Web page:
Koala mother scratches her back while joey hangs on

Koala joeys ride on their mother’s back from about the age of 7 to 9 months.

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Mara: Ooh, I feel an itch…

But what happens if mum wants to groom (scratch) her back?  Wooooo!  Watch out joey Pickle!!

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Pickle: Oops! Incoming!!

OOh, that was close! Those big claws could do damage!

Mother koalas, like Mara here, are very aware of their tiny joey backpacks, and wouldn’t hurt them – after all, they’ve worked very hard to make them!  By the time a koala joey is on its mother’s back, its been in the pouch for 6 months, and then another month or two on her belly.   She has to eat more gum leaves and get lots of moisture to create milk to feed the youngster, and this is a big effort for an animal living on a low-energy diet.

Watch as another mother koala – Ngardang – looks out for her joey whilst climbing through an obstacle course of branches.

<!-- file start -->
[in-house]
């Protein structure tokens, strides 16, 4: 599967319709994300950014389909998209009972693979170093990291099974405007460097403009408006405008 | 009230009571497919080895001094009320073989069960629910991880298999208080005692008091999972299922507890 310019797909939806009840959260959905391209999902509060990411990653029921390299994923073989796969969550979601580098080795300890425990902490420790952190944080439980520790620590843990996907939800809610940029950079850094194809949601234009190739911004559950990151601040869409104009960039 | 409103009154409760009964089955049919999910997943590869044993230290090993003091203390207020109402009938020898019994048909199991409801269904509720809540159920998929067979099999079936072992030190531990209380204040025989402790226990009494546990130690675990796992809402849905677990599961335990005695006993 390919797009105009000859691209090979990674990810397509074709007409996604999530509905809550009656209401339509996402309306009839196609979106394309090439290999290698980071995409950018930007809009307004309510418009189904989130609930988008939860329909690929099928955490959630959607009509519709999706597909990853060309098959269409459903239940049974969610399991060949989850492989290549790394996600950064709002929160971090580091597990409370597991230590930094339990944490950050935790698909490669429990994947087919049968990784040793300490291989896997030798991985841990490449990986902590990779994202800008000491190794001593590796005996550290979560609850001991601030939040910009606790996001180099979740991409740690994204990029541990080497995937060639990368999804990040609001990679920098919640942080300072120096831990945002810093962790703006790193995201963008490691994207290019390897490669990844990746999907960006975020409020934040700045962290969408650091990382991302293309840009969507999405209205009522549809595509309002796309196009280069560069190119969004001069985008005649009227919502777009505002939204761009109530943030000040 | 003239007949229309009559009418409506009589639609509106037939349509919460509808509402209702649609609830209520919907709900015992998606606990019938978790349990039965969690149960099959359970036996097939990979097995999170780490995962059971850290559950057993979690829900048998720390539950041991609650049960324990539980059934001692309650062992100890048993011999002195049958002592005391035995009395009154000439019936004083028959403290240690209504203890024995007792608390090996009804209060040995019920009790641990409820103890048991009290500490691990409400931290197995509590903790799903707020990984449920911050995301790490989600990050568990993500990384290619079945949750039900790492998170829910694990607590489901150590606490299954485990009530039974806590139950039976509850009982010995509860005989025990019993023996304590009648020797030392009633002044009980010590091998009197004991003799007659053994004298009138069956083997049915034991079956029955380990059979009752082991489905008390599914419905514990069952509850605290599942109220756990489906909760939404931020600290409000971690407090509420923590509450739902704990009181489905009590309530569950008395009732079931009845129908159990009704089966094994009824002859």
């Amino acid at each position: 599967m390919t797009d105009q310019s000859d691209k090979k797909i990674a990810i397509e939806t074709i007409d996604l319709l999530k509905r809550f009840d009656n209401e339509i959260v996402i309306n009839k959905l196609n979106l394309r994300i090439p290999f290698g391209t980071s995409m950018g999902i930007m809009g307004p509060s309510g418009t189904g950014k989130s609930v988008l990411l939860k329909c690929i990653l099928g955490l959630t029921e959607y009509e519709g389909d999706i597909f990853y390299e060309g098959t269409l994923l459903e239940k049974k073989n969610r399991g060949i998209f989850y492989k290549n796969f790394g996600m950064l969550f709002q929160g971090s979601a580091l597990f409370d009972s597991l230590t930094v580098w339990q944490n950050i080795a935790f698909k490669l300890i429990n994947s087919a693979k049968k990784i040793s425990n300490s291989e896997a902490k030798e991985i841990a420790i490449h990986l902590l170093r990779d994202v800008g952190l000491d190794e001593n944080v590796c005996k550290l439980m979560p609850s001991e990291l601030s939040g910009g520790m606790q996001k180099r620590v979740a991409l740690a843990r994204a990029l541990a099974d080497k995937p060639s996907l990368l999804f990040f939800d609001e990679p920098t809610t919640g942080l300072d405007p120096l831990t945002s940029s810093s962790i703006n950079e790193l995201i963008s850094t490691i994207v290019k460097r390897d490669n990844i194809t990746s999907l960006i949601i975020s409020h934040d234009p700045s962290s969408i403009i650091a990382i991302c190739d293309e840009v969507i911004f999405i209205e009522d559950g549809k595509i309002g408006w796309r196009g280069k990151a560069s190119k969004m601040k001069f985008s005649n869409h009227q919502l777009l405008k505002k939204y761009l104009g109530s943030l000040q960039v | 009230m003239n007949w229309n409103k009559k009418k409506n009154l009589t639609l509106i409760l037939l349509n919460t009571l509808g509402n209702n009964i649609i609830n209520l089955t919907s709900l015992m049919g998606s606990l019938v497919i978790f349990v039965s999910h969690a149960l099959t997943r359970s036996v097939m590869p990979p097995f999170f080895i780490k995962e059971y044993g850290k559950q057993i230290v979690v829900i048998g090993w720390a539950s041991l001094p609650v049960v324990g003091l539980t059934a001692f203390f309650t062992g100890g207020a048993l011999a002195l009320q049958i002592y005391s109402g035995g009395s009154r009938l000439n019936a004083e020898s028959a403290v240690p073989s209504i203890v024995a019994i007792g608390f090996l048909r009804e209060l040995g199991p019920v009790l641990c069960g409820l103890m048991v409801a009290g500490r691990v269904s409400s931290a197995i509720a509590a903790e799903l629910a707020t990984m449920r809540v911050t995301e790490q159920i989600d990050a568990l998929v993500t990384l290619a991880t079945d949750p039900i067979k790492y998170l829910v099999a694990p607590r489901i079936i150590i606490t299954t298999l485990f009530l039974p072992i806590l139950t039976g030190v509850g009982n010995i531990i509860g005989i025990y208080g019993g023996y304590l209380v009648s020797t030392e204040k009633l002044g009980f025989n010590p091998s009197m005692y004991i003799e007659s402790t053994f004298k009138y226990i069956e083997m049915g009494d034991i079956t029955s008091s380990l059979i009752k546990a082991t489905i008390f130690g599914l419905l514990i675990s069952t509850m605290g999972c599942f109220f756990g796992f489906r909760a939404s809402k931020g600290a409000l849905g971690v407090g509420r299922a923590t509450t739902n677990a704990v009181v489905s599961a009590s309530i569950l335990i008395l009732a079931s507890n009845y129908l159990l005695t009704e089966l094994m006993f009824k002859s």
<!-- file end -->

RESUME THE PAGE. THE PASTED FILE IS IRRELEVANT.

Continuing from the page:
But joeys like Pickle also have to look out for themselves.  By one year they have to be independent, so the quicker they learn, the better.

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Pickle: Are you right now mum?

Mara and her 2018 joey Pickle live in the You Yangs, west of Melbourne and north of Geelong.  They are monitored by Echidna Walkabout’s Wild Koala Research Project – a project supported by travellers.

Read all about the lives of wild koalas Mara and Pickle here.

Great pics by Echidna Walkabout Wildlife Guide Michael Williams.

 

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Michael Williams is also a professional wildlife photographer. See more of his work here: http://www.itsawildlife.com.au/

 

 

 

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